Va. General Assembly adjourns 83-day special session, Norment denounces resignation of VMI superintendent, Richmond’s Confederate Avenue renamed, and more headlines

Virginia Mercury

NEWS TO KNOW
Our daily roundup of headlines from Virginia and elsewhere.

• The General Assembly adjourned a special legislative session dedicated to the financial impact of the coronavirus pandemic and police reform. At 83 days, it lasted longer than a regular session.—Roanoke Times

• “Virginia Senate Minority Leader Thomas K. Norment Jr. used inflammatory language Monday as he denounced the resignation of Virginia Military Institute’s superintendent, warning lawmakers: ‘You cannot let the media lynch VMI.’”—Washington Post

• Former Gov. Terry McAuliffe says he isn’t planning to seek a position in Joe Biden’s administration, dropping another big hint he’s likely to run for a second term as governor.—Washington Post

• Richmond’s voter registrar says 90 percent of her staff is in quarantine after three employees tested positive for COVID-19. Mayor Levar Stoney said he’s also in quarantine after a member of his campaign staff tested positive for the virus.—VPM

• Barbara Comstock was among 31 former Republican members of Congress to sign a letter denouncing Trump’s election fraud claims and calling on him to accept the election results. She said voters “have got to come to the understanding and see that this isn’t real.”—New York Times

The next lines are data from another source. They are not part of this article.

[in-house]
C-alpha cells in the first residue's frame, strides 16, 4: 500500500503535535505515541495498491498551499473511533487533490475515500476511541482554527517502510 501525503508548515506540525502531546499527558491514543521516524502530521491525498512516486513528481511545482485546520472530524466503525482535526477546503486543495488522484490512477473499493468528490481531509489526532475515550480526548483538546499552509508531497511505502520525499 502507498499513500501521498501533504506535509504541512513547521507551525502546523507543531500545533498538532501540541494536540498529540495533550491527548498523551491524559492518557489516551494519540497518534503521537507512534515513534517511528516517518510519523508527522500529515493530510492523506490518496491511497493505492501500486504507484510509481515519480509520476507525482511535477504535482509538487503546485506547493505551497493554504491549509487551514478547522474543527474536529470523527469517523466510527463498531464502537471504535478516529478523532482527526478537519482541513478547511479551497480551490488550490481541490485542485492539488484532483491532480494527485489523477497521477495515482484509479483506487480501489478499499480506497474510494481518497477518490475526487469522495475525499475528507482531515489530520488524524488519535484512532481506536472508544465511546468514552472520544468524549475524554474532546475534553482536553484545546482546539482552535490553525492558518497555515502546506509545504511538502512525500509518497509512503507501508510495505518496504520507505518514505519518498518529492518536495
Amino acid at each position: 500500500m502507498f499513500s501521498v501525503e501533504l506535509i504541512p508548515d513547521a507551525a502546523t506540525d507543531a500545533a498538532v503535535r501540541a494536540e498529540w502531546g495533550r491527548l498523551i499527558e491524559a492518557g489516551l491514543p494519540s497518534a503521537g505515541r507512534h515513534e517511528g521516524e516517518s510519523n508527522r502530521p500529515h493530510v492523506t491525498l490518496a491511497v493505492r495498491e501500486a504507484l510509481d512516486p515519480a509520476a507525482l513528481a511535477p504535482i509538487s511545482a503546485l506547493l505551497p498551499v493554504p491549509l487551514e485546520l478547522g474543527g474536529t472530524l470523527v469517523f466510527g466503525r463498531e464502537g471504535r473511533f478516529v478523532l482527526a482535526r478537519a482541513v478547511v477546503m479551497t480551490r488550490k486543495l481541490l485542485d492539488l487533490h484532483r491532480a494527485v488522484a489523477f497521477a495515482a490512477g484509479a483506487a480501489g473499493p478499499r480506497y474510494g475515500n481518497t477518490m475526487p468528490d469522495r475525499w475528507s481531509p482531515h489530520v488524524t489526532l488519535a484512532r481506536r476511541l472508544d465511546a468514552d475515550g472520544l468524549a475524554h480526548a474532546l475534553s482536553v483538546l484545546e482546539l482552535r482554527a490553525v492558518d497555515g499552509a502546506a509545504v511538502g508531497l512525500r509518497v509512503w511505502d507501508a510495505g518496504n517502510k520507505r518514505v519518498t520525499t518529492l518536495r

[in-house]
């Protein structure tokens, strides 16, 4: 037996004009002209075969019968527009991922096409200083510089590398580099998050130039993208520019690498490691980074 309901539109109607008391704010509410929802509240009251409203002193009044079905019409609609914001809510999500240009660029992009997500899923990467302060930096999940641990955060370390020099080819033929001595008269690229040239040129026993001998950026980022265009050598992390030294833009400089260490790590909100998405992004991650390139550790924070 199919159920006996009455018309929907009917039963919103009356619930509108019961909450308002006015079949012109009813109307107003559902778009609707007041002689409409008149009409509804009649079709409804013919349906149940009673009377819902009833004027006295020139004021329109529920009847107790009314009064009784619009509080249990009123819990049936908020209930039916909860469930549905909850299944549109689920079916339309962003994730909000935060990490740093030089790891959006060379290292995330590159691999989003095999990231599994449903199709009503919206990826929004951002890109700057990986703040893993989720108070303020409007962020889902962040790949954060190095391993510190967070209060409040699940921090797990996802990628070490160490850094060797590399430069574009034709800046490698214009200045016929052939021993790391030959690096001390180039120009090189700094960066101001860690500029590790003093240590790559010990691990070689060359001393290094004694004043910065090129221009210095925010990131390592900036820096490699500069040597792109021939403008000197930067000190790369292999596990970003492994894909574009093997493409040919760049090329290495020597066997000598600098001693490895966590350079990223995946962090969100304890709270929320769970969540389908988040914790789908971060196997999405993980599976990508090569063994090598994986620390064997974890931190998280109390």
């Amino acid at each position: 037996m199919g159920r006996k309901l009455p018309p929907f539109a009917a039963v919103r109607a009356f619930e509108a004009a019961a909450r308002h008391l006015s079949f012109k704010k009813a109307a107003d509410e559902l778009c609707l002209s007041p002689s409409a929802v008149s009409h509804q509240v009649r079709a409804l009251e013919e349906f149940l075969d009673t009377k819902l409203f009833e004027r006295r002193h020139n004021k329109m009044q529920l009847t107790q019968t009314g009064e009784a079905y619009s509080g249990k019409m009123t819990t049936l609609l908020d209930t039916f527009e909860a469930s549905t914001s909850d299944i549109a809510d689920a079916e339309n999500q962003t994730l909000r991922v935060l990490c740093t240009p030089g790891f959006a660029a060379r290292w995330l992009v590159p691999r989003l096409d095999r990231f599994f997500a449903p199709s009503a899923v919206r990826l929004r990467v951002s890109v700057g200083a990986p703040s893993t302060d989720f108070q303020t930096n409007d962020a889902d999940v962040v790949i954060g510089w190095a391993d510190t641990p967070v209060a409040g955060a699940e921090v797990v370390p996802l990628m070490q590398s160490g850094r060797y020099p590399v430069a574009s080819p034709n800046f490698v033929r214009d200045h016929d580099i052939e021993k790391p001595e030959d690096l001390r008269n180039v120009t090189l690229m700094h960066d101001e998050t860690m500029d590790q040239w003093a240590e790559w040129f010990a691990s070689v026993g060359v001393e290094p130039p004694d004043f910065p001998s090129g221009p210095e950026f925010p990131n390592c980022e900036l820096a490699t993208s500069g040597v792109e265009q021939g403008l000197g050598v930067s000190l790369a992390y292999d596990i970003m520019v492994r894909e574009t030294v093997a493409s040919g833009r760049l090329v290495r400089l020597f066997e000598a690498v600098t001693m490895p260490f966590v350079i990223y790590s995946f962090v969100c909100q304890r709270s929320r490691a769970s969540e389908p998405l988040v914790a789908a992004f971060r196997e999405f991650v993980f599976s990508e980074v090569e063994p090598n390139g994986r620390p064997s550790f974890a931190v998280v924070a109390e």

• “In the latest misfortune for the Mountain Valley Pipeline, a federal appeals court put a hold Monday on newly issued permits that would have allowed the pipeline to cross water bodies.”—Roanoke Times

• A Chesapeake doctor accused of performing unnecessary sterilizations and other gynecological procedures as part of a Medicaid fraud scheme was found guilty on 52 counts. He faces 465 years in prison when he’s sentenced in March.—Virginian-Pilot

• “Gov. Ralph Northam on Monday conditionally pardoned a former Old Dominion University student sentenced last year to 10 years in prison for a multi-car crash that left a New York man severely disabled.”—Virginian-Pilot

• Richmond City Council voted to rename Confederate Avenue, a four-block stretch of road that is home to Sen. Tim Kaine.—Richmond Times-Dispatch

Sign up here to get these headlines and the Mercury’s original reporting delivered to your inbox daily in News to Know, our free newsletter.